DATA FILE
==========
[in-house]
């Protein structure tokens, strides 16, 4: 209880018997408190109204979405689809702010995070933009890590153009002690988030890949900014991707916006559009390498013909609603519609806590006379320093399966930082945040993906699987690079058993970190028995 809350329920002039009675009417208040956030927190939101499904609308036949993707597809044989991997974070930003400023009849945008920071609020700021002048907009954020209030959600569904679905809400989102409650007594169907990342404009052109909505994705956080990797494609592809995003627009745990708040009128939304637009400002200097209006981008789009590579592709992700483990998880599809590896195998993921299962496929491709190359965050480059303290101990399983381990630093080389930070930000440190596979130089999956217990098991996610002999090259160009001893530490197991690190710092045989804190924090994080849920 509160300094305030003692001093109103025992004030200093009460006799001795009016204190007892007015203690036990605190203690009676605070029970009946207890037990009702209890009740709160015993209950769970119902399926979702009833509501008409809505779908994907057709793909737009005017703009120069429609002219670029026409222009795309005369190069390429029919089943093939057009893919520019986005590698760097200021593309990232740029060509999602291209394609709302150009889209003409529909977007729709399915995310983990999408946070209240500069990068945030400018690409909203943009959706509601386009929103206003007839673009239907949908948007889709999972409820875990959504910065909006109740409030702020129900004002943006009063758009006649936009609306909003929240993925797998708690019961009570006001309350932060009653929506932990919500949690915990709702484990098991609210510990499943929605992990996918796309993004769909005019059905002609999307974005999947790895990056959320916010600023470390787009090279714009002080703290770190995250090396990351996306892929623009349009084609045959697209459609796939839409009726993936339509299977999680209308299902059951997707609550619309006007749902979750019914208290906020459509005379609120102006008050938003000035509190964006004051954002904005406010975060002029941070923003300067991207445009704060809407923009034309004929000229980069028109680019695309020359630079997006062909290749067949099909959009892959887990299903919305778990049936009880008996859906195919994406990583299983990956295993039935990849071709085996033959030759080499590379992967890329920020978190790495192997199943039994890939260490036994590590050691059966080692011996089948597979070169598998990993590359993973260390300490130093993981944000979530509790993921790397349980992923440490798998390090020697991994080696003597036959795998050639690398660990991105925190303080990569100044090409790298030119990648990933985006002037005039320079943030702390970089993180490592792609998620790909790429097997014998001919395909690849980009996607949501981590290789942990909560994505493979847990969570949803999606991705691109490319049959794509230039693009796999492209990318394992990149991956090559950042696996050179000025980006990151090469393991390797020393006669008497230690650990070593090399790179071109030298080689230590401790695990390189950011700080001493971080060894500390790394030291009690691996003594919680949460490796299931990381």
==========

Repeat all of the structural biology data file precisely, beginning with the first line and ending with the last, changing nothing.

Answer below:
[in-house]
């Protein structure tokens, strides 16, 4: 209880018997408190109204979405689809702010995070933009890590153009002690988030890949900014991707916006559009390498013909609603519609806590006379320093399966930082945040993906699987690079058993970190028995 809350329920002039009675009417208040956030927190939101499904609308036949993707597809044989991997974070930003400023009849945008920071609020700021002048907009954020209030959600569904679905809400989102409650007594169907990342404009052109909505994705956080990797494609592809995003627009745990708040009128939304637009400002200097209006981008789009590579592709992700483990998880599809590896195998993921299962496929491709190359965050480059303290101990399983381990630093080389930070930000440190596979130089999956217990098991996610002999090259160009001893530490197991690190710092045989804190924090994080849920 509160300094305030003692001093109103025992004030200093009460006799001795009016204190007892007015203690036990605190203690009676605070029970009946207890037990009702209890009740709160015993209950769970119902399926979702009833509501008409809505779908994907057709793909737009005017703009120069429609002219670029026409222009795309005369190069390429029919089943093939057009893919520019986005590698760097200021593309990232740029060509999602291209394609709302150009889209003409529909977007729709399915995310983990999408946070209240500069990068945030400018690409909203943009959706509601386009929103206003007839673009239907949908948007889709999972409820875990959504910065909006109740409030702020129900004002943006009063758009006649936009609306909003929240993925797998708690019961009570006001309350932060009653929506932990919500949690915990709702484990098991609210510990499943929605992990996918796309993004769909005019059905002609999307974005999947790895990056959320916010600023470390787009090279714009002080703290770190995250090396990351996306892929623009349009084609045959697209459609796939839409009726993936339509299977999680209308299902059951997707609550619309006007749902979750019914208290906020459509005379609120102006008050938003000035509190964006004051954002904005406010975060002029941070923003300067991207445009704060809407923009034309004929000229980069028109680019695309020359630079997006062909290749067949099909959009892959887990299903919305778990049936009880008996859906195919994406990583299983990956295993039935990849071709085996033959030759080499590379992967890329920020978190790495192997199943039994890939260490036994590590050691059966080692011996089948597979070169598998990993590359993973260390300490130093993981944000979530509790993921790397349980992923440490798998390090020697991994080696003597036959795998050639690398660990991105925190303080990569100044090409790298030119990648990933985006002037005039320079943030702390970089993180490592792609998620790909790429097997014998001919395909690849980009996607949501981590290789942990909560994505493979847990969570949803999606991705691109490319049959794509230039693009796999492209990318394992990149991956090559950042696996050179000025980006990151090469393991390797020393006669008497230690650990070593090399790179071109030298080689230590401790695990390189950011700080001493971080060894500390790394030291009690691996003594919680949460490796299931990381």